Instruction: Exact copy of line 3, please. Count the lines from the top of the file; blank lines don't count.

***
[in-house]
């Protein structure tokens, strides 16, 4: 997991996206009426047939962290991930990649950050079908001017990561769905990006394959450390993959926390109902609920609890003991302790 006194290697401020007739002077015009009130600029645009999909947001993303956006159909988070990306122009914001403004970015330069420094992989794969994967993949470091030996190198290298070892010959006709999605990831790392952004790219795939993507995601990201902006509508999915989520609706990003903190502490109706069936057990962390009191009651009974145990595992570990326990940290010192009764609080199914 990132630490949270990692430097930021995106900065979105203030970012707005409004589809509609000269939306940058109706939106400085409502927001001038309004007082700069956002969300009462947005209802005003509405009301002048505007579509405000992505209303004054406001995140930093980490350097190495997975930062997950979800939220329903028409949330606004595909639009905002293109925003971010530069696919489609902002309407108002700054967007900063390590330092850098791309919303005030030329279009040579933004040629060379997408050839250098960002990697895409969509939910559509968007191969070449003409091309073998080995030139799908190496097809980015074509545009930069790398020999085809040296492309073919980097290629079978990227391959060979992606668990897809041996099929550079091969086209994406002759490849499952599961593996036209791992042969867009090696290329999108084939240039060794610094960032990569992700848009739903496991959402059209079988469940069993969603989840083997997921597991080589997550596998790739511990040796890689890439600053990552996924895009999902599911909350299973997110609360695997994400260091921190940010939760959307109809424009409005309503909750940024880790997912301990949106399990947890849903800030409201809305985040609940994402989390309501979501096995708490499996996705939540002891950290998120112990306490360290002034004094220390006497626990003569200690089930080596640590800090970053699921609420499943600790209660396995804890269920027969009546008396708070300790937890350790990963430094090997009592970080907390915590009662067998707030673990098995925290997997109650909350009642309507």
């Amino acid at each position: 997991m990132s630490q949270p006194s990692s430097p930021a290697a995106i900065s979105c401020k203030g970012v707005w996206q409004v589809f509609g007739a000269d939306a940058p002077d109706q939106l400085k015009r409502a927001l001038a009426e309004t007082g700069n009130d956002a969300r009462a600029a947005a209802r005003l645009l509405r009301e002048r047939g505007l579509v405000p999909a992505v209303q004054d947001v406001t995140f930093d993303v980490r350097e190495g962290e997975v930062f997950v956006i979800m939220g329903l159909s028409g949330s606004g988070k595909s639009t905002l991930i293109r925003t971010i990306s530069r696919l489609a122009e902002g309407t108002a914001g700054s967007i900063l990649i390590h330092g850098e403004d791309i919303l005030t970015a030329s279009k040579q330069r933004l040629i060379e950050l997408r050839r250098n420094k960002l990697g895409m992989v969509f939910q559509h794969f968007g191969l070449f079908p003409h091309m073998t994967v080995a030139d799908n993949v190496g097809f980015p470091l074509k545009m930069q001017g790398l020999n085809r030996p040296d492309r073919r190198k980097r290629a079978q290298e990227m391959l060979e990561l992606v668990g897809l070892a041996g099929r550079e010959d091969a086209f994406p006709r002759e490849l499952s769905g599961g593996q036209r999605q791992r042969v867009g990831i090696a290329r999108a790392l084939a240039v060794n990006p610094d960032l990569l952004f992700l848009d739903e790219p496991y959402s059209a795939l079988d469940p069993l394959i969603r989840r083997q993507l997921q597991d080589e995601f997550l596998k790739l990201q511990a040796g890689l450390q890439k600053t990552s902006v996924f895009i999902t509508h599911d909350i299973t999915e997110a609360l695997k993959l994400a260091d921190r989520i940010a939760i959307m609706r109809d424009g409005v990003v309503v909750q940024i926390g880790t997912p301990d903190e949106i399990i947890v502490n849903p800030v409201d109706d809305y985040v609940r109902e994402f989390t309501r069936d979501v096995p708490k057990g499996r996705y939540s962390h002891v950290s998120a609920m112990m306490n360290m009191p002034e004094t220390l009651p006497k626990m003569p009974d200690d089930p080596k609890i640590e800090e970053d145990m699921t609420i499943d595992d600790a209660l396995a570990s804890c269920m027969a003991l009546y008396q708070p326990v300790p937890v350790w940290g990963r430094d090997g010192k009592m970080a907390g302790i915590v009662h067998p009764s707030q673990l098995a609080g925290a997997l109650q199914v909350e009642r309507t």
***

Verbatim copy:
């Amino acid at each position: 997991m990132s630490q949270p006194s990692s430097p930021a290697a995106i900065s979105c401020k203030g970012v707005w996206q409004v589809f509609g007739a000269d939306a940058p002077d109706q939106l400085k015009r409502a927001l001038a009426e309004t007082g700069n009130d956002a969300r009462a600029a947005a209802r005003l645009l509405r009301e002048r047939g505007l579509v405000p999909a992505v209303q004054d947001v406001t995140f930093d993303v980490r350097e190495g962290e997975v930062f997950v956006i979800m939220g329903l159909s028409g949330s606004g988070k595909s639009t905002l991930i293109r925003t971010i990306s530069r696919l489609a122009e902002g309407t108002a914001g700054s967007i900063l990649i390590h330092g850098e403004d791309i919303l005030t970015a030329s279009k040579q330069r933004l040629i060379e950050l997408r050839r250098n420094k960002l990697g895409m992989v969509f939910q559509h794969f968007g191969l070449f079908p003409h091309m073998t994967v080995a030139d799908n993949v190496g097809f980015p470091l074509k545009m930069q001017g790398l020999n085809r030996p040296d492309r073919r190198k980097r290629a079978q290298e990227m391959l060979e990561l992606v668990g897809l070892a041996g099929r550079e010959d091969a086209f994406p006709r002759e490849l499952s769905g599961g593996q036209r999605q791992r042969v867009g990831i090696a290329r999108a790392l084939a240039v060794n990006p610094d960032l990569l952004f992700l848009d739903e790219p496991y959402s059209a795939l079988d469940p069993l394959i969603r989840r083997q993507l997921q597991d080589e995601f997550l596998k790739l990201q511990a040796g890689l450390q890439k600053t990552s902006v996924f895009i999902t509508h599911d909350i299973t999915e997110a609360l695997k993959l994400a260091d921190r989520i940010a939760i959307m609706r109809d424009g409005v990003v309503v909750q940024i926390g880790t997912p301990d903190e949106i399990i947890v502490n849903p800030v409201d109706d809305y985040v609940r109902e994402f989390t309501r069936d979501v096995p708490k057990g499996r996705y939540s962390h002891v950290s998120a609920m112990m306490n360290m009191p002034e004094t220390l009651p006497k626990m003569p009974d200690d089930p080596k609890i640590e800090e970053d145990m699921t609420i499943d595992d600790a209660l396995a570990s804890c269920m027969a003991l009546y008396q708070p326990v300790p937890v350790w940290g990963r430094d090997g010192k009592m970080a907390g302790i915590v009662h067998p009764s707030q673990l098995a609080g925290a997997l109650q199914v909350e009642r309507t």